The Perspective of Mythology
Human beings seek meaning—in our lives, in the larger world around us, and in life itself. It seems evident that myths arose as a premier tool in our continual search for meaning.
“What we have today is a demythologized world. And as a result, the students I meet are very much interested in mythology because myths bring them messages.” Joseph Campbell, The Power of Myth.
Myth uses metaphors, imagery, and symbolism as the vehicles of conveying meaning and complex ideas. Much like poetry, myth’s premier tool is metaphor.One of the easiest ways to think about how metaphor works is to picture matryoska dolls. Each large doll contains smaller yet distinct versions that neatly fit into the whole. Each part and the whole relate to each other. In the same way, metaphor offers us layers of meaning that relate to a unified whole.
“It’s been said that poetry consists of letting the word be heard beyond words, And Goethe says, ‘All things are metaphors.’”—Campbell, The Power of Myth.
Let me give you an example:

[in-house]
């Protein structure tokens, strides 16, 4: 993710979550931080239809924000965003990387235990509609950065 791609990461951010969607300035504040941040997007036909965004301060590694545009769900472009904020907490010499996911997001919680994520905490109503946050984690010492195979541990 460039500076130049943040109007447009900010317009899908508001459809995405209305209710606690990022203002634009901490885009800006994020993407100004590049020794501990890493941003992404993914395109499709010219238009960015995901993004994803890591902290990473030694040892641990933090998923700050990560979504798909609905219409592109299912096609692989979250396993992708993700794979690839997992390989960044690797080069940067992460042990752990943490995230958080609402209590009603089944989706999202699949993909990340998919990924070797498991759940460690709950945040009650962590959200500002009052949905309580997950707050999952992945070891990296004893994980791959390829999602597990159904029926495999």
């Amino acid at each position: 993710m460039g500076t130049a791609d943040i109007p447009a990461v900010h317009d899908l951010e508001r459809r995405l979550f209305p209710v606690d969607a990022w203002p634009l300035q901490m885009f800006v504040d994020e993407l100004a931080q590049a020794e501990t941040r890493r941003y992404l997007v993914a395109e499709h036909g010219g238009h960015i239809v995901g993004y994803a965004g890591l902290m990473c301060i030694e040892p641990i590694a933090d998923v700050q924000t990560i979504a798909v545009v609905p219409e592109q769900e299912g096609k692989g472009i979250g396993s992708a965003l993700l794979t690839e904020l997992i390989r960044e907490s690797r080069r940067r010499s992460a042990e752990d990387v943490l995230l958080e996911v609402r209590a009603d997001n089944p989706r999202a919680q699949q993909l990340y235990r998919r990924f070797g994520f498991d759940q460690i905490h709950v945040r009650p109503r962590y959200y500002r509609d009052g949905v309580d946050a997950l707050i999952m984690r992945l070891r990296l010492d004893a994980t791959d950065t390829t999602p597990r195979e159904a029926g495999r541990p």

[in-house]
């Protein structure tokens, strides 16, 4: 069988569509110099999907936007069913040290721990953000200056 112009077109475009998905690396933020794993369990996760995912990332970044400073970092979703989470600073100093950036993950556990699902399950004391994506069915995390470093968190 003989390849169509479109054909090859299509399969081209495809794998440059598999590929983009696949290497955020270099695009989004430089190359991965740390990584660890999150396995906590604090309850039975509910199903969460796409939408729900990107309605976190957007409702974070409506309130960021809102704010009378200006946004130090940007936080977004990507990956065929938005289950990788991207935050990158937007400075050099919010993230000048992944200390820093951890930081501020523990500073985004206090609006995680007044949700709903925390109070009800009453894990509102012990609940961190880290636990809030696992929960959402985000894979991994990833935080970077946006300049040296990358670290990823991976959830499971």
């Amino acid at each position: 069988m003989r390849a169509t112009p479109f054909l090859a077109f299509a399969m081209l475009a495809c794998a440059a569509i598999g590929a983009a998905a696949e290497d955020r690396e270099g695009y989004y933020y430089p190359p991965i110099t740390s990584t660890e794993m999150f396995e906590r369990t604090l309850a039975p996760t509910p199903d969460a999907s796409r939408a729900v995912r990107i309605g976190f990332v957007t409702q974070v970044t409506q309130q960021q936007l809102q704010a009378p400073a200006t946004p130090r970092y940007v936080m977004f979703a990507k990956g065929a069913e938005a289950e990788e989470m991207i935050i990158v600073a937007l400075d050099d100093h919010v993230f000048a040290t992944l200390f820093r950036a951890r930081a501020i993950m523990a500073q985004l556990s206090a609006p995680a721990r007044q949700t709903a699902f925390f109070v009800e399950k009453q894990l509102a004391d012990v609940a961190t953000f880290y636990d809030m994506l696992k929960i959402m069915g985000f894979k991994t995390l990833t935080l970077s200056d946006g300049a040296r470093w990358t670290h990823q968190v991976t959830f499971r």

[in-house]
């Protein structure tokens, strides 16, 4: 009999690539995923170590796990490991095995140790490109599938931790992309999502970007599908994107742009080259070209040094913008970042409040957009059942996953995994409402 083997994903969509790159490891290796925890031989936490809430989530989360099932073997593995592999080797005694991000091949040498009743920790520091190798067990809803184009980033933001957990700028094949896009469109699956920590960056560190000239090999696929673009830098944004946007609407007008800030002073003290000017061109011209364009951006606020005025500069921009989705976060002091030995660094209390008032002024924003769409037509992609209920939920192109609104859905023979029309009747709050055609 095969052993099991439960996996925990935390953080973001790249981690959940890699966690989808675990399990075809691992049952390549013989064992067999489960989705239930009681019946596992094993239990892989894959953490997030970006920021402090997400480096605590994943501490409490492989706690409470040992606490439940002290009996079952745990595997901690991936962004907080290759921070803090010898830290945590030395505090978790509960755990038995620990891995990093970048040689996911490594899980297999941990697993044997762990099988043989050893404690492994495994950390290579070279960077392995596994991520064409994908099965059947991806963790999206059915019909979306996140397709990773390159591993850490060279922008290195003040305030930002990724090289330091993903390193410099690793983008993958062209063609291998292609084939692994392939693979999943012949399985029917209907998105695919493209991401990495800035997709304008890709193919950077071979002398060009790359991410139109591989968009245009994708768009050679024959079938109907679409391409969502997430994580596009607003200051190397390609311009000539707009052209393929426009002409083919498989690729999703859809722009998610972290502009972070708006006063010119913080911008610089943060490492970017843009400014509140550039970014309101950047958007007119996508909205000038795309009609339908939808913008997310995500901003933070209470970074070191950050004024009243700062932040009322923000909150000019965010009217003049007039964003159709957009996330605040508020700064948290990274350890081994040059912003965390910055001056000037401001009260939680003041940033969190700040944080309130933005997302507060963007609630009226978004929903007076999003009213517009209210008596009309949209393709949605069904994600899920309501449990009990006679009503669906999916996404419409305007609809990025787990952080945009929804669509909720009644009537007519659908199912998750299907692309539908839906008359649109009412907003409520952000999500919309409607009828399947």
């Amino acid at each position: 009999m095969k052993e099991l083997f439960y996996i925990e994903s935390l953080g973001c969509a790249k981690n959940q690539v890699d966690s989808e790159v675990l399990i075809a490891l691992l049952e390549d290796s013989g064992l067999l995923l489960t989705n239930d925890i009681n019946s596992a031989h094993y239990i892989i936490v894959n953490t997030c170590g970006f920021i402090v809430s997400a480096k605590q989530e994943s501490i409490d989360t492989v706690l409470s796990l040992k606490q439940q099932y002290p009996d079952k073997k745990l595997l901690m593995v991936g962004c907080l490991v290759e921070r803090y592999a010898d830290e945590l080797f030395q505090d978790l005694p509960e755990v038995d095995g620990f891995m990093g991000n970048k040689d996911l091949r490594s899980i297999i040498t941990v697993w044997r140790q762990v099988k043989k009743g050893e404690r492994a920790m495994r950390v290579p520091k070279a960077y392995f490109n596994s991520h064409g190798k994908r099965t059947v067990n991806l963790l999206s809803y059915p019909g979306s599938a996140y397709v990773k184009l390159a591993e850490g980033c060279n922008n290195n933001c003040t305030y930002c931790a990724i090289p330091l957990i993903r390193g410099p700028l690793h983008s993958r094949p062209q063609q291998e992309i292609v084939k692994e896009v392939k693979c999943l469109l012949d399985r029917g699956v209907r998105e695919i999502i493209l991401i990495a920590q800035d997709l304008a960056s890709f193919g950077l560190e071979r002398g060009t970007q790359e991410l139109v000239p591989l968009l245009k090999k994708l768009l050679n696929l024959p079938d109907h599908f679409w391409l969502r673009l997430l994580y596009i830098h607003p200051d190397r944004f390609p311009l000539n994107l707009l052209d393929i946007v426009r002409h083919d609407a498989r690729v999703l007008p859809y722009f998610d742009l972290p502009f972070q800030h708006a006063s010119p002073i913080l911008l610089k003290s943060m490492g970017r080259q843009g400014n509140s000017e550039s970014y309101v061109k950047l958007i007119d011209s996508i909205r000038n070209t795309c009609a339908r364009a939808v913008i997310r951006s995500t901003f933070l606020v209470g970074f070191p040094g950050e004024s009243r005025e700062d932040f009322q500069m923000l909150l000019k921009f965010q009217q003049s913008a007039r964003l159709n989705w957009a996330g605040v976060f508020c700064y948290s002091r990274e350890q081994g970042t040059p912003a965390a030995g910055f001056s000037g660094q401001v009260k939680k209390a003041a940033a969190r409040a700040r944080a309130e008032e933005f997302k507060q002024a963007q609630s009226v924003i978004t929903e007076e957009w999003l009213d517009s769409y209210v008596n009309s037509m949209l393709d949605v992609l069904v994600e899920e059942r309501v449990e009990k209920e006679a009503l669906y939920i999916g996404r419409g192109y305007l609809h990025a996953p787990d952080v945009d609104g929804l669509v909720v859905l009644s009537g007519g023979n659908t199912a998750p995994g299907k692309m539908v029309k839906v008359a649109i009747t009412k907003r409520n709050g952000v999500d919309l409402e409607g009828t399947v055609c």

The night was a crow with giant wings that swiftly flew toward us as we stood on the hillside watching the sun set. The metaphor here joins crows with the onset of night. There are obvious natural links here: blackness, speed, and the realm of the sky. The symbolism that the metaphor hints at expands within a mythological context. Crows in myths are often used as guides for souls to the underworld. The underworld, dark as night, dark as a crow, was also viewed by several cultures as residing in the night sky below the Earth–hence, the place under the world. If you have been around actual crows, you know they are highly intelligent and communicative and they know nearly everything that goes on in their landscapes. These qualities would be ideal for a guide to a region that was unknown to you.
Human beings used to convey these layers of meanings in our speech all the time. Metaphors are a language suitcase–packed with allusions, symbolism, and facts that link various concepts together. In very ancient times, all of our myths were oral. We listened and imagined in the theater of our mind. Children listening to myths would not have known about all the layers at first. To them, linking the crow with the night sky, would be a first step in paying more attention to both crows and the inky blackness of night.